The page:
National Category
Tribology (Interacting Surfaces including Friction, Lubrication and Wear)
Identifiers
urn:nbn:se:uu:diva-351006 (URN)10.1016/j.wear.2018.04.017 (DOI)000436482000005 ()
Funder
Knowledge Foundation, 20150193
Available from: 2018-05-17 Created: 2018-05-17 Last updated: 2018-09-12Bibliographically approved
Heinrichs, J., Olsson, M., Yvell, K. & Jacobson, S. (2018). On the deformation mechanisms of cemented carbide in rock drilling: Fundamental studies involving sliding contact against a rock crystal tip. International journal of refractory metals & hard materials, 77, 141-151
Open this publication in new window or tab >>On the deformation mechanisms of cemented carbide in rock drilling: Fundamental studies involving sliding contact against a rock crystal tip
2018 (English)In: International journal of refractory metals & hard materials, ISSN 0958-0611, E-ISSN 2213-3917, Vol. 77, p. 141-151Article in journal (Refereed) Published
Abstract [en]

Cemented carbide is a composite material, most commonly consisting of tungsten carbide grains in a metallic matrix of cobalt. The combination of a hard ceramic phase in a ductile metallic matrix combines high hardness and ability to withstand plastic deformation with toughness to avoid cracking and fracturing. Since these properties are very important in rock drilling, cemented carbides are frequently used in such applications. In earlier work, it was found that granite in sliding contact with considerably harder cemented carbides not only results in plastic deformation of the cemented carbide composite, but also in plastic deformation of some of the individual WC grains. The latter observation is remarkable, since even the two hardest granite constituents (quartz and feldspar) are significantly softer than the WC grains. This tendency to plastic deformation of the WC grains was found to increase with increasing WC grain size. The present investigation aims to increase the understanding of plastic deformation of cemented carbides in general, and the individual WC grains in particular, in a situation representative for the rock drilling application. The emphasis is put on explaining the seemingly paradoxical fact that a nominally softer counter material is able to plastically deform a harder constituent in a composite material. The experimental work is based on a scratch test set-up, where a rock crystal tip slides against a fine polished cemented carbide surface under well-controlled contact conditions. The deformation and wear mechanisms of the cemented carbide are evaluated on the sub micrometer scale; using high resolution FEG-SEM, EDS, EBSD, BIB and FIB cross-sectioning. The size of the Co-pockets, together with the shape and size of WC grains, turned out to be decisive factors in determining the degree of carbide deformation. The results are discussed with respect to their industrial importance, including rock drilling.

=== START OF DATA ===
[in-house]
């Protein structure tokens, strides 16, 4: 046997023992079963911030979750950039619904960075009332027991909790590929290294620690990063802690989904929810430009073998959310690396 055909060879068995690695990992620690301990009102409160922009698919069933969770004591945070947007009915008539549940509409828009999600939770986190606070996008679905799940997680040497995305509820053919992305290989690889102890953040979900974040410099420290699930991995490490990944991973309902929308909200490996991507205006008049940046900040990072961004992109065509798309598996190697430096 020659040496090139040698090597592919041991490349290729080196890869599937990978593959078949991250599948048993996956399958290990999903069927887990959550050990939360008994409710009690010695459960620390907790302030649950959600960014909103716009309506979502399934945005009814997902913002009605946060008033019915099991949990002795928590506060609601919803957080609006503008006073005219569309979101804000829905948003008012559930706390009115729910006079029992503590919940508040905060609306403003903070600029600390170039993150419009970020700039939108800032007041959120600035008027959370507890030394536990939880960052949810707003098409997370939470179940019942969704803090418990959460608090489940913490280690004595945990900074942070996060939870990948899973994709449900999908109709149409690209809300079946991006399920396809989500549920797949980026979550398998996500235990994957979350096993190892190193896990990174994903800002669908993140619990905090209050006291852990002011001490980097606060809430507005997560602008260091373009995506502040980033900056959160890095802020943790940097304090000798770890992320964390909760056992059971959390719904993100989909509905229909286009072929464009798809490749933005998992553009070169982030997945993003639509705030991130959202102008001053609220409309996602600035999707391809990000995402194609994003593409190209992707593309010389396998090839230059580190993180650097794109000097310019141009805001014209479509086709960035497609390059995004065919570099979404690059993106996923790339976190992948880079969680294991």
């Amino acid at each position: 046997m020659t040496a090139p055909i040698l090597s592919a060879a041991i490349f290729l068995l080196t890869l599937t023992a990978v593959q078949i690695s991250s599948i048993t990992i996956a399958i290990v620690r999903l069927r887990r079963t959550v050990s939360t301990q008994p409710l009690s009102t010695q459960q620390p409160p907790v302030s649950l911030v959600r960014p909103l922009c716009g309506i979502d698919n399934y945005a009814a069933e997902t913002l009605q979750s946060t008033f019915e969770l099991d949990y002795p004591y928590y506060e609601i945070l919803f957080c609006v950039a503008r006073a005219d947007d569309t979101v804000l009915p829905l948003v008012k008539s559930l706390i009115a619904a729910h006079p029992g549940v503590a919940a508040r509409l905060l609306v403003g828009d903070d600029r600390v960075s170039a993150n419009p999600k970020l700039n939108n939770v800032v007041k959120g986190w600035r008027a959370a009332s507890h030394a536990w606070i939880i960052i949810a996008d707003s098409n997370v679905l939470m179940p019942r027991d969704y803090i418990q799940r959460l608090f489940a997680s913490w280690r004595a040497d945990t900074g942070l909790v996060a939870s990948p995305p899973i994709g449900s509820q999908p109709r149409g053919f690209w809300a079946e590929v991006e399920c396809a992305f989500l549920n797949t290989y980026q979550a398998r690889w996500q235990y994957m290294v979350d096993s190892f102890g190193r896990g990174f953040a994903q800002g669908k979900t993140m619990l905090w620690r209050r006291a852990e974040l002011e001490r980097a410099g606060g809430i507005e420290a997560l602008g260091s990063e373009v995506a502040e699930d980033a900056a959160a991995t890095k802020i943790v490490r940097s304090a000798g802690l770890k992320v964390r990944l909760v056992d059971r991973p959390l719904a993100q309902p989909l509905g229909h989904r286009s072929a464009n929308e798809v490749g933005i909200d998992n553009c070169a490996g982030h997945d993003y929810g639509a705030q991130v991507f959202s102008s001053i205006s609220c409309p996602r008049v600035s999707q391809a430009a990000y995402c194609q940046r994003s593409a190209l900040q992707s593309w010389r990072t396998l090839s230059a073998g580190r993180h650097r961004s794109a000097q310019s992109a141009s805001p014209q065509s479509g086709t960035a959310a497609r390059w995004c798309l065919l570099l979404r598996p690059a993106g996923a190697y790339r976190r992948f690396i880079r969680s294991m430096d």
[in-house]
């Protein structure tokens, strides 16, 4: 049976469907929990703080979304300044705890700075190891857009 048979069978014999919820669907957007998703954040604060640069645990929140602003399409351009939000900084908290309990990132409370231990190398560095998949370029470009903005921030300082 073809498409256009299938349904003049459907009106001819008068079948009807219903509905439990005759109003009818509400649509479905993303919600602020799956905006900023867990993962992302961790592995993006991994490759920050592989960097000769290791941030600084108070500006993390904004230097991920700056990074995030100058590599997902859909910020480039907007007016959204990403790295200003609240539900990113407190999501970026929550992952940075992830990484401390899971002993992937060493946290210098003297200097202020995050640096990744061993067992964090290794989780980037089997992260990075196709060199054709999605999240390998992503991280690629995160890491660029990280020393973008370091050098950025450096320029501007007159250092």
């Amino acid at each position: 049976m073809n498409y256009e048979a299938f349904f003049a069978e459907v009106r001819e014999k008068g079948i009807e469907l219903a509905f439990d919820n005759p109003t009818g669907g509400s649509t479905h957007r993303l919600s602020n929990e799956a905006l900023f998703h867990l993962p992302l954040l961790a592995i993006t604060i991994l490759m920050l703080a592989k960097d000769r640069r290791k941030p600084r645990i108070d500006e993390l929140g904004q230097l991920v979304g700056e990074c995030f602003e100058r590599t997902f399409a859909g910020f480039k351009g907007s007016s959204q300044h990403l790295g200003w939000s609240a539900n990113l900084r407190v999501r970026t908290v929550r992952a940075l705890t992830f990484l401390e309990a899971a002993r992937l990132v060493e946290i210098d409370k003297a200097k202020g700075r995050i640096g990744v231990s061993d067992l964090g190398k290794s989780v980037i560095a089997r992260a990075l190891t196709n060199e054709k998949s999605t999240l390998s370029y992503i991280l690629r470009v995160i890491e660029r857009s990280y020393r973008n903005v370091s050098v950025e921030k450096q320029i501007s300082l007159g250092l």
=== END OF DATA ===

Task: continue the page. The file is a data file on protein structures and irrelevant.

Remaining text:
National Category
Metallurgy and Metallic Materials
Identifiers
urn:nbn:se:uu:diva-363321 (URN)10.1016/j.ijrmhm.2018.04.022 (DOI)000445989200018 ()
Funder
Knowledge Foundation
Available from: 2018-10-16 Created: 2018-10-16 Last updated: 2018-11-28Bibliographically approved